Tired Phrases That Are Hurting Your Content Writing

Kelli Cleary

Like any form of writing, content writing suffers from bad habits and underperformance.

Overused idioms abound, and they do not elevate your content writing. They’re easy but too general. Accepted, but meaningless. If I were in a foul mood, I might even call them lazy.

Your content writing can be better.

Content writing has a goal – usually selling but also educating with the intent of converting leads to sales – and the tired phrases we’ll discuss below do not serve those goals. They don’t move anyone through a sales cycle, and they certainly don’t educate or enlighten the reader.

Content writing should punch through the mundane. It doesn’t have to be forceful or aggressive, but it should be impactful.

It should acknowledge pain points but also offer hope for resolving them. It should feel dynamic, moving the reader past their pain points and towards a solution.

And the flow of good copywriting has to be smooth. Seamless. The reader shouldn’t even realise they’re being ushered from one point in the sales/lead gen cycle to the next.

Let’s explore how you can avoid tired, generic phrasing to write compelling copy that converts to sales.

Ho-hum home pages

There’s a lot of pressure associated with writing a home page, and copywriters may feel a bit wobbly about achieving a zinger of a headline that grabs the reader’s attention while simultaneously conveying everything great about the product/service.

The home page headline is like the hero image: sweeping, riveting, compelling. Novice copywriters respond by using sweeping phrases or broad terms when they should be doing the opposite.

The home page h1 should tell the reader precisely why this product/service is fantastic. While the home page isn’t the place for fine details, pricing, or specifications, it is definitely the place to offer hope that pain points will be addressed and incite the reader to action, even if that action is simply learning more about the product.

When writing home page copy, it helps to think like you’re writing the services pages. Service pages describe specific products created to address particular problems, so it’s easier to write targeted text.

Be specific in writing how your product helps the reader. Describe the exact problems they’re having and be clear about how your product solves them.

Your home page headline should be direct and delineated, and avoid the tempting generic phrase at all costs. Readers skim past those with all the interest of watching paint dry.

See what I did there? “Watching paint dry” is an accepted phrase for something that’s very boring.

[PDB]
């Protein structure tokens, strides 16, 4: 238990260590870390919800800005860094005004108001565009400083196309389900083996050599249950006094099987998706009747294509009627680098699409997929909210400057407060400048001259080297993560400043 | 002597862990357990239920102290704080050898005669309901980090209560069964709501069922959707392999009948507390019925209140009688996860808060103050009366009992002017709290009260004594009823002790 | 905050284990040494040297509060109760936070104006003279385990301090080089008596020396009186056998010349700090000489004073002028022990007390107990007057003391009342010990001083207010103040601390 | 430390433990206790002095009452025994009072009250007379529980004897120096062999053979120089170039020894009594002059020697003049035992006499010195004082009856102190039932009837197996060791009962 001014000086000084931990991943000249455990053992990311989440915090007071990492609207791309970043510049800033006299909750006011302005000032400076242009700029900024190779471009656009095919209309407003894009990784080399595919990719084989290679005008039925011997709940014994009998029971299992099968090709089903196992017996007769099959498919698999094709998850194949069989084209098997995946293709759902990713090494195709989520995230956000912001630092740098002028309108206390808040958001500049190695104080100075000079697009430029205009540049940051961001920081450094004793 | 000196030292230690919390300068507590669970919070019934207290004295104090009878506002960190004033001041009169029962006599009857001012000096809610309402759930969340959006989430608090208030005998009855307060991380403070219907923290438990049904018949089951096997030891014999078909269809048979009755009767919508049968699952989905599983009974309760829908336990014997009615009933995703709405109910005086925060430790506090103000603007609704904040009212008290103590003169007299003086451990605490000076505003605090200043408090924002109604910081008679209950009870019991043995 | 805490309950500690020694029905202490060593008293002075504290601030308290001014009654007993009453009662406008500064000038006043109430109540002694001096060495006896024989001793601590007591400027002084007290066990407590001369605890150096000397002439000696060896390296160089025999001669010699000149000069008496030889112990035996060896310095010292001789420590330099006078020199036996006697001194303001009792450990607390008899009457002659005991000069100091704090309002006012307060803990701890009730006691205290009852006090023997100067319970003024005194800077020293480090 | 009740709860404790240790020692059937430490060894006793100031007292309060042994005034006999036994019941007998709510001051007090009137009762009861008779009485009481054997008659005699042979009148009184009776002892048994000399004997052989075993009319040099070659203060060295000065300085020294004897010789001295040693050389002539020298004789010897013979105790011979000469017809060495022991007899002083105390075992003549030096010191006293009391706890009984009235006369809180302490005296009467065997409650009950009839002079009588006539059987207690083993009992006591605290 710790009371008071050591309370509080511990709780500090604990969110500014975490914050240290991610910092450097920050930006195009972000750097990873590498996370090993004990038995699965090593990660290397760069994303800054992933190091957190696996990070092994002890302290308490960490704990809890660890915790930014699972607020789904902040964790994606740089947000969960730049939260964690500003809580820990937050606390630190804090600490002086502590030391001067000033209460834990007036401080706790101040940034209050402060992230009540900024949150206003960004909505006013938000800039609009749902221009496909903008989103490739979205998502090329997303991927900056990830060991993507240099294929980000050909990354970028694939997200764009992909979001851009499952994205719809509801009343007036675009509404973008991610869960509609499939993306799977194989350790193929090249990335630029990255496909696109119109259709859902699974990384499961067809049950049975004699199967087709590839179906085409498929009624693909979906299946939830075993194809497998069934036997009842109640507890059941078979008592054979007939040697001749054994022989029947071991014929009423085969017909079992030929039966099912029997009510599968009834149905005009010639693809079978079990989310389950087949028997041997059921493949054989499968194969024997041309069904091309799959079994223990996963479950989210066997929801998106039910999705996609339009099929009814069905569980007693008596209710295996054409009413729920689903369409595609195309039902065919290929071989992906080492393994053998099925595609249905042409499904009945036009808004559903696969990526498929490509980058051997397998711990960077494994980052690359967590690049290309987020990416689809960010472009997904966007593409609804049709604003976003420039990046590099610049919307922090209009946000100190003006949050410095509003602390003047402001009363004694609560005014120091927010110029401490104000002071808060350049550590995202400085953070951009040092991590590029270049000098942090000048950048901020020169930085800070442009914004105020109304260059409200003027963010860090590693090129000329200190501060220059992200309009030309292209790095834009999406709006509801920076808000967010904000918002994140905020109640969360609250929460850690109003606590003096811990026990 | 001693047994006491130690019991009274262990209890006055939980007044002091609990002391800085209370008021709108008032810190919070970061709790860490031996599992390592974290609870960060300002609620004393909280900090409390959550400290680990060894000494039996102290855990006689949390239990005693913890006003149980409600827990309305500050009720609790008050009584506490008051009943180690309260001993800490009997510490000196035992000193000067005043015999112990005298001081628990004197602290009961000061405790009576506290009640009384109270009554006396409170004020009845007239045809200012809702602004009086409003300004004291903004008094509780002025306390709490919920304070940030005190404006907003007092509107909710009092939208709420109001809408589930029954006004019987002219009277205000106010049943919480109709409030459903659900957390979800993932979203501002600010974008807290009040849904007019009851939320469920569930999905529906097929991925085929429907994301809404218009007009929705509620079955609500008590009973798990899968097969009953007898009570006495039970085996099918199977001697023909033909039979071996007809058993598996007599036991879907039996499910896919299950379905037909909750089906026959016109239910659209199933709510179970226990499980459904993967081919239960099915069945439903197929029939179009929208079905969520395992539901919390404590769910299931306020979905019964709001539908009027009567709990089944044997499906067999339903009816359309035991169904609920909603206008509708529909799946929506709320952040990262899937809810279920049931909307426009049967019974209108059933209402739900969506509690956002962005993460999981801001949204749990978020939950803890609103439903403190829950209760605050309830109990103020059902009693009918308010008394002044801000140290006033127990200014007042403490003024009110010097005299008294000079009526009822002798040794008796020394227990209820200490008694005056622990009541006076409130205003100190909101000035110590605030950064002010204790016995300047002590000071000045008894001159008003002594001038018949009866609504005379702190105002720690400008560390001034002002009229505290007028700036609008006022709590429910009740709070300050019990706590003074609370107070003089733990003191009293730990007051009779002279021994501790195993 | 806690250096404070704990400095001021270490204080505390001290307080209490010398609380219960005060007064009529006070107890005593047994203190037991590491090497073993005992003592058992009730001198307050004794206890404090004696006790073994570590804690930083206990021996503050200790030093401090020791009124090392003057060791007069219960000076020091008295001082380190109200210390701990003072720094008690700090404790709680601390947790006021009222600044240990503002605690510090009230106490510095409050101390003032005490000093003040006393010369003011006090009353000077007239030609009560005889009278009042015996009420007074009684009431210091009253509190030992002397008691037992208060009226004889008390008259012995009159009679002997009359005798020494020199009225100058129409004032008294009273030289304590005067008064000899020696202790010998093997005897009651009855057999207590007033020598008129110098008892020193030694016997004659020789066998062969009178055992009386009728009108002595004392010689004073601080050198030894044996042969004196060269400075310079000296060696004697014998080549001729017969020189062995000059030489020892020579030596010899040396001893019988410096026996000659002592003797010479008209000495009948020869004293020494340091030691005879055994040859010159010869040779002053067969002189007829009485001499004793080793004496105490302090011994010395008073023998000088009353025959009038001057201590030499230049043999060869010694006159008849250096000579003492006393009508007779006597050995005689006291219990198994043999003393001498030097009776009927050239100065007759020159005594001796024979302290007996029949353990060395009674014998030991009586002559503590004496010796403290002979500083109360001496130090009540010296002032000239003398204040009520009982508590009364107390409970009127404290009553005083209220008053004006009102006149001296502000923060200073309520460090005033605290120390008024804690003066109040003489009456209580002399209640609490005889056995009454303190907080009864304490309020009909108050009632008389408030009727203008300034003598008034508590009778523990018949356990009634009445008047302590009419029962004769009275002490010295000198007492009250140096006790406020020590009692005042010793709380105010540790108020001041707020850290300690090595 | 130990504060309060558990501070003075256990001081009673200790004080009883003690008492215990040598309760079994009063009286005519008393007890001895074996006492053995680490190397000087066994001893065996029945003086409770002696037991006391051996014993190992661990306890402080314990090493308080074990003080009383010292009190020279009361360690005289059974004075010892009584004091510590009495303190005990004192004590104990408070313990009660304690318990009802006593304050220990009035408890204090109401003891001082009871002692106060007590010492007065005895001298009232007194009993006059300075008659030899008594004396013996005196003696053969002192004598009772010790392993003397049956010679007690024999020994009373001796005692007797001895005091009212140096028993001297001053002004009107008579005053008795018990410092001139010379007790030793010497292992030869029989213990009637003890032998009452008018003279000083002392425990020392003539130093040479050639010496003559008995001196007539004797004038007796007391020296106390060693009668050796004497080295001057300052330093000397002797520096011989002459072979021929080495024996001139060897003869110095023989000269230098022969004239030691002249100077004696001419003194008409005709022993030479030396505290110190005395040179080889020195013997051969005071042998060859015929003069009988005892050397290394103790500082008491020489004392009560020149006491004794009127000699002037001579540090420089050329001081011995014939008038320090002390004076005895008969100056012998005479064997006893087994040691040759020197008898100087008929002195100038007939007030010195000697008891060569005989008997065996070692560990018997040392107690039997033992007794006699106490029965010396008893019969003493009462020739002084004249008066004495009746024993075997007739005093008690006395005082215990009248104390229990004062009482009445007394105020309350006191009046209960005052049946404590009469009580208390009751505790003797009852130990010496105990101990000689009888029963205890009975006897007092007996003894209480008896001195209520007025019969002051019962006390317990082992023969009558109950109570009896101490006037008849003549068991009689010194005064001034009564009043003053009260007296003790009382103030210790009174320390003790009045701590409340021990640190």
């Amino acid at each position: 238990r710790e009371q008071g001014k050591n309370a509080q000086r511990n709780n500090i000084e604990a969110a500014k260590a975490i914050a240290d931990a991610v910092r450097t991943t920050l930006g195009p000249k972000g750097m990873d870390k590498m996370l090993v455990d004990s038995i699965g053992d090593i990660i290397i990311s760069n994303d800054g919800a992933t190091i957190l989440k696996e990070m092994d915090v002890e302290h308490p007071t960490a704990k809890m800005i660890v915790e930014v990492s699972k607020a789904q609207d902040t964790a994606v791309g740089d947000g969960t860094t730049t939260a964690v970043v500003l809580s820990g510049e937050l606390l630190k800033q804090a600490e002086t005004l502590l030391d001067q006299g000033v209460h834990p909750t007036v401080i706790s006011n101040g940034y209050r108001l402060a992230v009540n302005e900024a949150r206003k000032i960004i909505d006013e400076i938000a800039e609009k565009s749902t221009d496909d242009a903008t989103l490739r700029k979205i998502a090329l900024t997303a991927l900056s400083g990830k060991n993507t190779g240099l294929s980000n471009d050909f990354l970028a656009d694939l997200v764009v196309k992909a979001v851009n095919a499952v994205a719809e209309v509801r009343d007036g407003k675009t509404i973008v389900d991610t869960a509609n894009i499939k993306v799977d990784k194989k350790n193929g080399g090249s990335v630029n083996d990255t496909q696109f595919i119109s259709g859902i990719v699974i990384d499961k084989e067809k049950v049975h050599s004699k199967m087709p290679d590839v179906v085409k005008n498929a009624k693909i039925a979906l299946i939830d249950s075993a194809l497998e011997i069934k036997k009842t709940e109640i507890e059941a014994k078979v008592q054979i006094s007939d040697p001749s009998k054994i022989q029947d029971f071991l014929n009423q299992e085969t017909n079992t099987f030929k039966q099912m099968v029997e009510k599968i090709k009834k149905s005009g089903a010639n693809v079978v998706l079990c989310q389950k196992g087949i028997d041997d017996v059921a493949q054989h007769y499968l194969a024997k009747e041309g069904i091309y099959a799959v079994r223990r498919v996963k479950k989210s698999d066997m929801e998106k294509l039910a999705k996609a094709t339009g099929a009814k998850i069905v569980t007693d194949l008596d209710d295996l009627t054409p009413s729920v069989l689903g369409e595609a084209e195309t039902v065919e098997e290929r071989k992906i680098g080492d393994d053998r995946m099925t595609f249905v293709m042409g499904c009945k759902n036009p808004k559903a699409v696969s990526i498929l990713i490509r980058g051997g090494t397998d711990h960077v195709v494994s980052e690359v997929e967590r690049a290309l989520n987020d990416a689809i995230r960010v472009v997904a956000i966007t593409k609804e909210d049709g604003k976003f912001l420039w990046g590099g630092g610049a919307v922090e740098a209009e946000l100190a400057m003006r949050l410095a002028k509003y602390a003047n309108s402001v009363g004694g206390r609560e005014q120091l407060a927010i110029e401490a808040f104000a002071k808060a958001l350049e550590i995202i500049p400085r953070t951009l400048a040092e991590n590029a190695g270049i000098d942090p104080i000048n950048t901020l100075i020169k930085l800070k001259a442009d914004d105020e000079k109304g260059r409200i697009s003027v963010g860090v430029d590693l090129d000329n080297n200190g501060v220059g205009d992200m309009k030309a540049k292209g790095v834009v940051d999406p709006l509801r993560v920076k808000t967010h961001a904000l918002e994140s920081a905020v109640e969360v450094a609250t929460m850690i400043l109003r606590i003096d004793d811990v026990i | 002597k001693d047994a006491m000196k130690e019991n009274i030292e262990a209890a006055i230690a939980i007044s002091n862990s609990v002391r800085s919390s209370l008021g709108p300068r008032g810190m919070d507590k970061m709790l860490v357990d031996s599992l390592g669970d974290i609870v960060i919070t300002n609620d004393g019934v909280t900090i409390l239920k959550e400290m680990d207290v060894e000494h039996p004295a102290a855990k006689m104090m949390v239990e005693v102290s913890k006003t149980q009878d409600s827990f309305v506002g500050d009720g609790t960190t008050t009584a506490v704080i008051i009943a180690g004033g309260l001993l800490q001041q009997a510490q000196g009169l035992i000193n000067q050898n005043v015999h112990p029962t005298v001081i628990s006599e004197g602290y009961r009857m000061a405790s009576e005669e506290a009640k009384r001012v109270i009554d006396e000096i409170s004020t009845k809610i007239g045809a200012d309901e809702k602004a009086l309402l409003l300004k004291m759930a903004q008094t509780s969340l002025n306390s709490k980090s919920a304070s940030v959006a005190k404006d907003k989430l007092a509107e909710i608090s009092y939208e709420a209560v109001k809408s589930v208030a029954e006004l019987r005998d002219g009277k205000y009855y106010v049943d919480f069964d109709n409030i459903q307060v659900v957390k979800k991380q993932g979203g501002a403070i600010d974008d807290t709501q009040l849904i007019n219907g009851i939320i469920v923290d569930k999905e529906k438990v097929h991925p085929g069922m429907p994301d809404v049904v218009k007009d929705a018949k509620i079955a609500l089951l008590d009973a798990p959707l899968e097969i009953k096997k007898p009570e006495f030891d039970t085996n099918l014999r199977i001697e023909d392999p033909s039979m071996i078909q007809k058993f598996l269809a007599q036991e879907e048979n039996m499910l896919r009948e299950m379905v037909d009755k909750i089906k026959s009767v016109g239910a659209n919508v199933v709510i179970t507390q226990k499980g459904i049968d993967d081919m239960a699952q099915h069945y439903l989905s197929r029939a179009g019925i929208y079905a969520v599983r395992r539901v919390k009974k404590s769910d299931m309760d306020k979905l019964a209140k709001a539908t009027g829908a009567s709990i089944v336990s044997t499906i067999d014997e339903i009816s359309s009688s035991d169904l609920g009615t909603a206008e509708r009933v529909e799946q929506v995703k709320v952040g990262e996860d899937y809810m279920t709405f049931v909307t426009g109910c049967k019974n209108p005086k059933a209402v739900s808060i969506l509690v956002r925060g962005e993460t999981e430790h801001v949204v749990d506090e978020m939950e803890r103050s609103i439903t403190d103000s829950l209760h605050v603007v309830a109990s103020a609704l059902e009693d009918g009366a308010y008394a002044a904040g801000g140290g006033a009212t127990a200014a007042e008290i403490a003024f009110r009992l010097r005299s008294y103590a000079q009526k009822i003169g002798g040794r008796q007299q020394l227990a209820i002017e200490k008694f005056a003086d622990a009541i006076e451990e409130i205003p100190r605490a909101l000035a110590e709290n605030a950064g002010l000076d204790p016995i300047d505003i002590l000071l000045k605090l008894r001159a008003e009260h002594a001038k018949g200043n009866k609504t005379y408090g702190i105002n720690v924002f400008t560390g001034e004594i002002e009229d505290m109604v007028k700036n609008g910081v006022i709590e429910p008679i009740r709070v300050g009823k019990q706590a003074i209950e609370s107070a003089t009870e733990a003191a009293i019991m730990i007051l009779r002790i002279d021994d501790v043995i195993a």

But it’s so common that the phrase itself has become boring. I would have been better served by writing something like, “Readers skim past those with all the interest of browsing a golfing magazine.”

My apologies to any golf enthusiasts in the audience.

Product pages failures

On a product page, there’s a strong temptation to use rhetorical questions to connect with the reader by acknowledging their problems. You’ll often see phrases like:

  • Do you feel {insert adverb here}?
  • Are you tired of {insert annoying situation here}?
  • Do you want to {insert positive outcome of using product here}?

Rhetorical questions suffer from the same fate as cliched phrases: because no answer is expected, viewers read them without any genuine interest or investment.

A better way to connect with your reader is to state their problems clearly in a way that shows you deeply understand them.

Then, talk about how your product or service addresses those problems. Show how you are a uniquely perfect solution for the frustrated reader. Demonstrate how much easier life will be by using your product or service.

And whatever you do, don’t explicitly say, “life will be easier when you use {this product/service}. Because saying “life will be easier” is too easy and too general. Be specific.

Reading customer testimonials is a great way to hone in on customer pain points and discover phrasing I might have overlooked.

When real customers share their honest, enthusiastic feedback about your product, you’re sure to find phrasing or word choice gems.

Tired content writing phrases to avoid

When you’re stuck for words, it’s tempting to use a generic phrase and hope the reader gets what you’re trying to say.

But in content writing, you can’t assume the reader understands anything. You have to be clear and exact.

What’s more, you have to be compelling, enticing the reader to keep reading, add a product to their basket, or schedule a discovery call.

The phrases below won’t compel any reader to action. They should be considered too tired and generic to appear in any of your content:

  • Just what you need/Everything you need

  • Stand out from the crowd

  • Go above and beyond

  • Hassle-free

  • Best in the biz

  • Bespoke

Some idioms or well-known phrases can be used effectively, but they must be used carefully, playfully, and skillfully.

Still struggling? Step away from the keyboard and call in the pros

If you’re looking for professionally-written and finely-crafted content writing services, you can just head on over to our contact form.

Founder Abby Wood and the team are seriously passionate about content. Perhaps unnaturally so. 

But our preoccupation with good content writing is your gain. Talk to Abby (email her at [email protected]) to explore how your website traffic can thrive with the right copy.


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